Prosecuting "victim-full" crimes is simple because we can assume there's a highly motivated individual who will help govt get involved in prosecution.  Victimless crime prosecution is sticky precisely because neither side really desires government involvement in their transaction.   In order to restrict this behavior (gambling), we must impinge upon the negative rights of all (raise taxes to pay for cops, invade financial "assembly" by interjecting government in transactions between 2 consulting adults, etc.). In effect, positive rights against victimless crime effectively create an omniscient / everpresent government "victim." When the Government is incompetent, we have Vernia Brown, when it is too competent, we have a police state.


FINALLY - Our Government is a Liberal Democracy.   Liberal, in the Classical sense, means that we possess "inalienable rights" which can't be contracted away or removed by a majority.   The challenger positively notes that the status quo has rendered a certain judgement around victimless crimes.   However, despite the follies of our electorate, positive rights can and have been retracted (prohibition being a prime example; welfare reform a lesser case) and by no means is the current state of our polity either permanent or ideal.   Just because the majority of citizens & judiciary may today wish to prosecute victimless crimes and deny inalienable rights doesn't mean that they won't tomorrow, after reading my rebuttal, realize what a mistake they are making.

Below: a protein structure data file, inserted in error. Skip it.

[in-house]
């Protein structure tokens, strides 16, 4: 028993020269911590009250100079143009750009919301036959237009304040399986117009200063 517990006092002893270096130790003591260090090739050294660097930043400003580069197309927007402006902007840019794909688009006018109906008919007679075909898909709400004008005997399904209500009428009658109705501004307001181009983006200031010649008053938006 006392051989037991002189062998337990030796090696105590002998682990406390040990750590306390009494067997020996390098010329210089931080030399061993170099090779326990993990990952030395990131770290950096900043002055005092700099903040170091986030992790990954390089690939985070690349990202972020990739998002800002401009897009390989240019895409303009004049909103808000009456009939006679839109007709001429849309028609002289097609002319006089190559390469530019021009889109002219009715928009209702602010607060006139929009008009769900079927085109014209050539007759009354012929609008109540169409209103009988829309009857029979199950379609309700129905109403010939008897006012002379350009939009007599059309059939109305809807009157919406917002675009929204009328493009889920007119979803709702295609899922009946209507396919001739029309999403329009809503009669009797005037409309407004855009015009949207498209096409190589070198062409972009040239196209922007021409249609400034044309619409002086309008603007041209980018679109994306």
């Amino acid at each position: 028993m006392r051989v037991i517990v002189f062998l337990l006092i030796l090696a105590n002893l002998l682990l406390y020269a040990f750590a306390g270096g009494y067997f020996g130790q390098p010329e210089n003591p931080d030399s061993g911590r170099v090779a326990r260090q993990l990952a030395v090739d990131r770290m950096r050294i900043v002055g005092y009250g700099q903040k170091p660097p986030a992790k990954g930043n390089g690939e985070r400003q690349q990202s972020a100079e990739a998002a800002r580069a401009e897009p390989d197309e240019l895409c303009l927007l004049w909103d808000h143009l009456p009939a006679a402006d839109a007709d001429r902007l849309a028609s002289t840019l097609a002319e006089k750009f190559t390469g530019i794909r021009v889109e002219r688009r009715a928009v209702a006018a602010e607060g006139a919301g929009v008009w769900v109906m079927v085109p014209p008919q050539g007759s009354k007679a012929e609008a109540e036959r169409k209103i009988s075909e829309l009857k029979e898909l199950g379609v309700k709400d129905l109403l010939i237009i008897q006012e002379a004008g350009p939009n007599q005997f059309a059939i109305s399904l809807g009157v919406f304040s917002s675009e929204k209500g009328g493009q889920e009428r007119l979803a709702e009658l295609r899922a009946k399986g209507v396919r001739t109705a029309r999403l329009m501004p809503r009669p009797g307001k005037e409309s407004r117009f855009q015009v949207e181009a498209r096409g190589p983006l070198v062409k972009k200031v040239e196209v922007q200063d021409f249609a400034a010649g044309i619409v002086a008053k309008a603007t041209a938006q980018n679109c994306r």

Mr Chairman - I humbly yield to the Challenger.